Two Small Cable Stocks Won Big in 2023

Dec 30, 2023

By Ted Hearn, Editor of Policyband

Washington, D.C., Dec. 30, 2023 – In 2023, cable investors made big money with the little guys. But they had to be the right little guys.

The stocks that moved the highest among publicly traded cable companies in 2023 were not sector giants like Comcast and Charter, but regional players like TDS Telecom and Shentel – which is opposite of what happened in the broader market.

Company

Jan. 3, 2023 Close

Dec. 29, 2023 Close

Change

Altice

$4.59

$3.25

(29.1%)

Cable One

$683.37    

$556.59    

(18.5%)

Charter

$341.58    

$388.68    

13.8%

Comcast

$34.82      

$43.85

25.9%

Shentel

$16.30      

$21.62

32.6%

TDS Telecom

$10.34

$18.35

77.5%

WOW!

$9.45

$4.05

(57.1%)


The S&P 500 – home of Big Tech names like Apple, Amazon and Google – moved up 24.2% (excluding dividends) while the small cap Russell 2000 lagged with just a 15.1% gain on the year. Friday was the last day of trading for 2023.

The big winner in the cable category was Wisconsin-based TDS Telecom, which under CEO Jim Butman continues to roll out fiber in small markets like Bangor, Maine; Socorro, New Mexico; and Niota, Tennessee. TDS has 1.2 million connections to high-speed Internet, phone, and TV entertainment. Broadband speeds top out at 8 Gbps in the home and 10 Gbps in the office.

TDS’ stock almost doubled in early August on news its corporate parent was exploring the sale of U.S. Cellular, which offers wireless service to 4.7 million consumers in 21 states. TDS – which owns 83% of U.S. Cellular – closed out 2023 up 77.5%.

Shentel, based Edinburg, Va., was up 32.6%. The company under veteran CEO Christopher French continues to impress Wall Street with its new fiber broadband service reaching into five mid-Atlantic states. Shentel’s GloFiber Internet service has attained 202,000 passings and is adding subscribers at a double-digital pace, both year-over-year and sequentially. Shentel in October announced the purchase of Horizon Telcom for $385 million, consisting of $305 million in cash and $80 million of Shentel stock.

Betting on the smaller cable names, however, did not automatically mean juicy profits.

WideOpenWest (WOW!) saw it shares crash 57.1% because of a poor third quarter that included a startling loss of 4,400 broadband subscribers and word from CEO Teresa Elder that the fourth quarter would be “significantly worse,” with an estimated loss of 13,000 broadband subscribers. WOW! is looking to exit the cable TV business via a partnership with linear streaming service You Tube TV owned by Google.

Cable One was another loser in the small cable category, with its stock down 18.5%. But a down year was nothing new for the Phoenix-based company, which pioneered the strategy of stressing broadband and letting cable TV shrivel on the vine. The company has 1.05 million broadband subscribers and 148.9 million video customers. In November, CEO Julie Laulis said, “We are navigating the final stages of decline in our video product.”

When the Fed was holding interest rates close to zero, highly leveraged Cable One saw its stock soar. But over the past three years, Cable One’s stock has declined 76%, representing a $10 billion loss in market capitalization. Cable One’s $3.13 billion market cap today is almost $550 million less than its long-term corporate debt.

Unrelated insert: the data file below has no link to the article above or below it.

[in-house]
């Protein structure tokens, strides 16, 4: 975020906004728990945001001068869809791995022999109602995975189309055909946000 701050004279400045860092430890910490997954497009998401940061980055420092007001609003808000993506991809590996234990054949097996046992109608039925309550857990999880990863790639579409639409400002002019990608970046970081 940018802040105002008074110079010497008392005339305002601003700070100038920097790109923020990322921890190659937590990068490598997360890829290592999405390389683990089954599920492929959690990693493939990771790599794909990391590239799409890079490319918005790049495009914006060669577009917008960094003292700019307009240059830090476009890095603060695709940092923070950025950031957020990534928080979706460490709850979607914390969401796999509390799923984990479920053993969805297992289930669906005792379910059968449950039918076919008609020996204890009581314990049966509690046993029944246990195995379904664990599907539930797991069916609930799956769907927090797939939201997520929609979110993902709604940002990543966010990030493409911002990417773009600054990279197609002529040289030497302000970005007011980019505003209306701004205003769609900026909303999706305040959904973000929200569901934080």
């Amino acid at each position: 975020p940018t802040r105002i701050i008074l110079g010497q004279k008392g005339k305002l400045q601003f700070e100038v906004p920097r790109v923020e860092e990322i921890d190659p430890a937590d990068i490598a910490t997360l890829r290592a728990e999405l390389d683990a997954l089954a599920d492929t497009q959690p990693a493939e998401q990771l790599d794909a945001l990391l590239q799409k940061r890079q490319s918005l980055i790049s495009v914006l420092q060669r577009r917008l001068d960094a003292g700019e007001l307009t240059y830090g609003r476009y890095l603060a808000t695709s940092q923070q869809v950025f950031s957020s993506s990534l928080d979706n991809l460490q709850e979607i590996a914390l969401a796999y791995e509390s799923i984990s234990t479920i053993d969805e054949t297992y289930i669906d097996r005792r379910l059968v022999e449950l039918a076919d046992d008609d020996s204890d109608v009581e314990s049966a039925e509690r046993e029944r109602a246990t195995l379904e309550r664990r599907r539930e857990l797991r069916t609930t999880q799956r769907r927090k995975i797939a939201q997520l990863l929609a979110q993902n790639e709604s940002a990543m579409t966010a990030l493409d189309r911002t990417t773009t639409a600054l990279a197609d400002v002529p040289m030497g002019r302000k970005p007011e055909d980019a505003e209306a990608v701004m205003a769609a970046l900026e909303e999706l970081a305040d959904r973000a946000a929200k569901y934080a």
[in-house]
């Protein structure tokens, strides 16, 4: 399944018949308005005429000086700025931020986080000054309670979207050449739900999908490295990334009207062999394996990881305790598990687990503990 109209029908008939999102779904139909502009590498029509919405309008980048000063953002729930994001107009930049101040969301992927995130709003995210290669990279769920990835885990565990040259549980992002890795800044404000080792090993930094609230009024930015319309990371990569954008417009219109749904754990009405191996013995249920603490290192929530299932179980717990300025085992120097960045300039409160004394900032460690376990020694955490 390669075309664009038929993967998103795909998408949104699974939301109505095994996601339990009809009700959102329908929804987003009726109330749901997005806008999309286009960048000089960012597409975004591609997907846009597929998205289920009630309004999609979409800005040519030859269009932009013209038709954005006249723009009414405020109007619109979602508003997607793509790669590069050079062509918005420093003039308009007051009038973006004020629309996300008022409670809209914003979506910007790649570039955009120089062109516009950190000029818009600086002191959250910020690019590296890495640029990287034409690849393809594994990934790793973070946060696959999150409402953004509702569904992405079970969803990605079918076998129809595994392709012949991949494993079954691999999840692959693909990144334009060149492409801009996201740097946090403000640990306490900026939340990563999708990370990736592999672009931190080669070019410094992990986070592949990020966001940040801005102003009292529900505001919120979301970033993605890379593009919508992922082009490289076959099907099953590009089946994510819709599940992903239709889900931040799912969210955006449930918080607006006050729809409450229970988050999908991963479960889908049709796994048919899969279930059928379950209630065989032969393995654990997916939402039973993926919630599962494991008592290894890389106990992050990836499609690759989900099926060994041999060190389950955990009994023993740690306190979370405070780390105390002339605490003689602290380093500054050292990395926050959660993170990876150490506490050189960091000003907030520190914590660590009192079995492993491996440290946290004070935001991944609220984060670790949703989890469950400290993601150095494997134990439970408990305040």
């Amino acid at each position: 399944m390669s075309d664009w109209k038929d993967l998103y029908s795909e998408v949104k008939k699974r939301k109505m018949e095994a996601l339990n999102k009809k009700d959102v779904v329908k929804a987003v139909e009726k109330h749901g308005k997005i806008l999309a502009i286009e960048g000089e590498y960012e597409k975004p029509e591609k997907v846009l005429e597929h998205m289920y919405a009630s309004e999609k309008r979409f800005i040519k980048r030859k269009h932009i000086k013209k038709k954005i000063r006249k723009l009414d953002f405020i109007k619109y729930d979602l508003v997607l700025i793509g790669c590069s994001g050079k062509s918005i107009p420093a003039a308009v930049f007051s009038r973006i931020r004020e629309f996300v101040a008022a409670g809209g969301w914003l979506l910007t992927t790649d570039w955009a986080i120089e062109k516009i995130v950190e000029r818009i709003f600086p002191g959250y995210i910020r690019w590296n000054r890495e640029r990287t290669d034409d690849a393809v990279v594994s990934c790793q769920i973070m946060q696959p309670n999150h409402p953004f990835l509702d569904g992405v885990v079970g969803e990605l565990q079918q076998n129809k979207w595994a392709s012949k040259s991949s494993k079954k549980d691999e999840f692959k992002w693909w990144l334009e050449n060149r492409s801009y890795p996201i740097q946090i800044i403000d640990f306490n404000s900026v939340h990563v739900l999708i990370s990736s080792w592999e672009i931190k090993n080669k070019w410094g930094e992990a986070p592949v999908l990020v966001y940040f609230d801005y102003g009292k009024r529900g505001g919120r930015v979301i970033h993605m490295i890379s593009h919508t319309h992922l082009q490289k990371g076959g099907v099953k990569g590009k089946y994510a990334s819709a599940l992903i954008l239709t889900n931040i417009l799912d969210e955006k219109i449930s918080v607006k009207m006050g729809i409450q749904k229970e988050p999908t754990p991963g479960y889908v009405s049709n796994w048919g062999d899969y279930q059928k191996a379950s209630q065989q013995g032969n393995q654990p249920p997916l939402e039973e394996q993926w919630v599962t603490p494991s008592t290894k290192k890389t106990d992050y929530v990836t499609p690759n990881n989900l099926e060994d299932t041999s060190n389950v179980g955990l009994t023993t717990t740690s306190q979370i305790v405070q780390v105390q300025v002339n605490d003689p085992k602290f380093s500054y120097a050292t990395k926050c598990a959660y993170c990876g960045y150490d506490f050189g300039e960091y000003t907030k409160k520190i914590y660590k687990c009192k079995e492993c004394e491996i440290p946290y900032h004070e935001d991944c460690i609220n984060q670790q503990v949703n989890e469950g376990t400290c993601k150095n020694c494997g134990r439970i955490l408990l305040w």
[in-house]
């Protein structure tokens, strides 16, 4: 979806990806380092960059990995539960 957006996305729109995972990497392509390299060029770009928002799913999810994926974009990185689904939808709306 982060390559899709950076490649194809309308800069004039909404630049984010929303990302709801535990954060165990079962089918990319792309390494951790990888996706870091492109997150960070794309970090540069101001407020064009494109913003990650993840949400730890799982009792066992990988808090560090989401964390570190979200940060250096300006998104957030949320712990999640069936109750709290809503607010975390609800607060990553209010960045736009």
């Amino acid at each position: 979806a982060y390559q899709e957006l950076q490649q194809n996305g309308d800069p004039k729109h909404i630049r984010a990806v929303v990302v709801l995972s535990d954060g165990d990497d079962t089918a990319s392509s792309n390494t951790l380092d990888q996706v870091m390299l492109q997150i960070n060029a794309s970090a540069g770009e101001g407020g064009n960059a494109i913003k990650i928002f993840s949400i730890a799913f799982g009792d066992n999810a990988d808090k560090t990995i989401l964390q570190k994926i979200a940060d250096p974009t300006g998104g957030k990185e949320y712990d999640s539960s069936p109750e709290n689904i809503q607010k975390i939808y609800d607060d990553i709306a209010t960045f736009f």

Cable’s bellwether names – Comcast and Charter – had up years.

Comcast saw its stock rise by 25.9%, comfortably better than the S&P 500. The stock advanced even though Comcast continues to incur heavy cable TV subscriber losses. Wall Street was a bit stunned when Comcast reported losing 18,000 broadband subscribers in the third quarter. Good news came in early December, however, when Disney’s check for $8.61 billion arrived in exchange for Comcast’s one-third stake in the Hulu streaming service. CEO Brian Roberts and President Mike Cavanagh are hopeful that a final Hulu appraisal will yield billions more.

Charter was up almost 14%, likely driven forward by CEO Chris Winfrey’s deft handling of his programming dispute with Disney in late August just ahead of the new NFL season. Charter – in addition to casting off eight smaller Disney networks like Freeform and Nat Geo Wild – won the right to offer Disney’s streaming services to its cable TV customers in an effort to inject new life into the cable bundle.

However, Charter’s stock took a hit in early December after CFO Jessica Fischer disclosed the company could lose broadband subscribers in the four quarter after adding 63,000 subscribers in the third. Charter’s inability to keep growing broadband could be the effects of competitive pressure from fast-growing fixed wireless access (FWA) service from T-Mobile and Verizon, which combined added 941,000 Internet customers in the third quarter.

In other results, Alice USA was down 29.1 percent, hobbled by a range of problems, including: a big debt burden, sequential broadband subscriber losses, and declining revenue and net income. CEO Dennis Mathew is hoping the company can regain momentum with a fiber-first approach while closely managing capital expenditures. The company ended the third quarter with 4.5 million broadband subscribers.

Altice USA has also been involved in a corruption scandal that began with corporate sibling Altice Portugal. Altice USA Chairman Alexandre Fonseca had to step aside from his duties in July, including resigning as board Chairman. Mathew was named the new Chairman.